This is where you should start. Irregular watering is the most likely reason for your tomatoes to crack.
Just think about it, and it will make sense to you.
- Your tomato plants may have been through a period of hot weather and insufficient watering. They are doing their best to survive through this dry spell.
- Suddenly, there is a large influx of water, and the fruits absorb water rapidly.
- The tomato expands due to the absorbed water.
- However, the skin is not flexible enough to expand with the flesh.
- As a result, the skin splits or cracks.
Water your plants regularly to maintain even soil moisture to minimize the risk of split fruit.
2. Leaving ripe fruit on the plant
If inconsistent watering is the main reason, not harvesting mature fruits is a close second.
Tomatoes are more susceptible to split when they are ripe or near reaching full maturity.
Pay close attention to your fruits as they are nearing full ripeness and are sensitive to sudden changes in environmental conditions.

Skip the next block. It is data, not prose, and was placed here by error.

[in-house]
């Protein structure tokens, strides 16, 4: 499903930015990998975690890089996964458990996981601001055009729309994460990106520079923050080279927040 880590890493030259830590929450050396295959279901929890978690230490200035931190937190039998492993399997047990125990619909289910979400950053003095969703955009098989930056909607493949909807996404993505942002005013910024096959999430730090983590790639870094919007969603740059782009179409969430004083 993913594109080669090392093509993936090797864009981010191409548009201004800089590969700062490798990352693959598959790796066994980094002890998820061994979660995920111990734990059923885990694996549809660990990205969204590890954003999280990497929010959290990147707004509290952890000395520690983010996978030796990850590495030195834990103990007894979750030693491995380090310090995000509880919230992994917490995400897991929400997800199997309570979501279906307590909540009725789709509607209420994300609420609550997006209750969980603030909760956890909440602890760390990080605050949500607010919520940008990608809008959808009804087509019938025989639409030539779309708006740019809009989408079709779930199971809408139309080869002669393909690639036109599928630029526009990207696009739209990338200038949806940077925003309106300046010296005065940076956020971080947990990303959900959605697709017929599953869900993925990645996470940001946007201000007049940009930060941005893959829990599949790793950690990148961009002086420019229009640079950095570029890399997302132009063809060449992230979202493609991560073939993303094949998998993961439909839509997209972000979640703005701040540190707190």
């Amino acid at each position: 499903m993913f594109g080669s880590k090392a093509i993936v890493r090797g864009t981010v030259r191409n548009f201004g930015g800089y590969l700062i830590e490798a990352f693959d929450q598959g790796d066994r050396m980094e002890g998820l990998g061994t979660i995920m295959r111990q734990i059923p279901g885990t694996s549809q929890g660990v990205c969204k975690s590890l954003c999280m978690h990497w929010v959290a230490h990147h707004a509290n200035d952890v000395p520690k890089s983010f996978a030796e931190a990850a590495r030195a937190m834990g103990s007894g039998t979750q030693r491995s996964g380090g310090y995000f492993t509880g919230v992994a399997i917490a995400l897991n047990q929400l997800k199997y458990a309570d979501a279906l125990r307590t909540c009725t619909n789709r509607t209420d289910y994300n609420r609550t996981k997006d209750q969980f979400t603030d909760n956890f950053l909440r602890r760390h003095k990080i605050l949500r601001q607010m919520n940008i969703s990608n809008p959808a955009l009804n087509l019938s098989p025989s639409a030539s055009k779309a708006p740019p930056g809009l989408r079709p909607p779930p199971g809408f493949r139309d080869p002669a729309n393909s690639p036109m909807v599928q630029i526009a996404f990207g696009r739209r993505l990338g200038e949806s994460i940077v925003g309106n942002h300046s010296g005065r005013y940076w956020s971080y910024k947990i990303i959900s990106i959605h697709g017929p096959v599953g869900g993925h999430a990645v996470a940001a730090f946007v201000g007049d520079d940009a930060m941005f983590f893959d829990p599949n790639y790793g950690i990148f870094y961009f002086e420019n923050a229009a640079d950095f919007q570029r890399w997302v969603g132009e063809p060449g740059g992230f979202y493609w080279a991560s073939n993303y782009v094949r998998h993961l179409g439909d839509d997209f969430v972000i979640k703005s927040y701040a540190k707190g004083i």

3. Less common reasons leading to cracking and splitting
- Temperature fluctuation and environmental stress: Tomato plants thrive in a stable and predictable growing environment. Anything like extreme temperature changes, strong winds, and even heavy rainfall can stress plants and cause fruits to split.
- Rainfall: Heavy rainfall can lead to excessive access to water and cause the fruit to swell, resulting in cracked skin.
- Unexpected rapid growth: Anything causing a sudden growth spurt in the tomato can lead to cracks. We already covered watering, but adding too many nutrients can have the same effect.
How To Prevent Tomatoes From Splitting
I grow tomatoes in garden beds, containers, pots, and grow bags. And I cannot remember a year when I have not seen at least a handful of tomatoes with splits and cracks.
My point is that it is common. So when I say “prevent,” I really mean “minimize.”
There are several things you can do to create the stable growing environment your tomato plants want and need.
1. Consistent watering
- Whether you water manually or use drip irrigation systems or soaker hoses, maintain even soil moisture.
- Water your plants at the base to avoid getting leaves wet.
- Large established plants have root systems that grow deep. If you do not water deep, your plants will not get enough water.
- Consistent does not mean often. It is better to water less often and deep than to give a little bit of water twice a day.
2. Fertilize according to the recommended dosage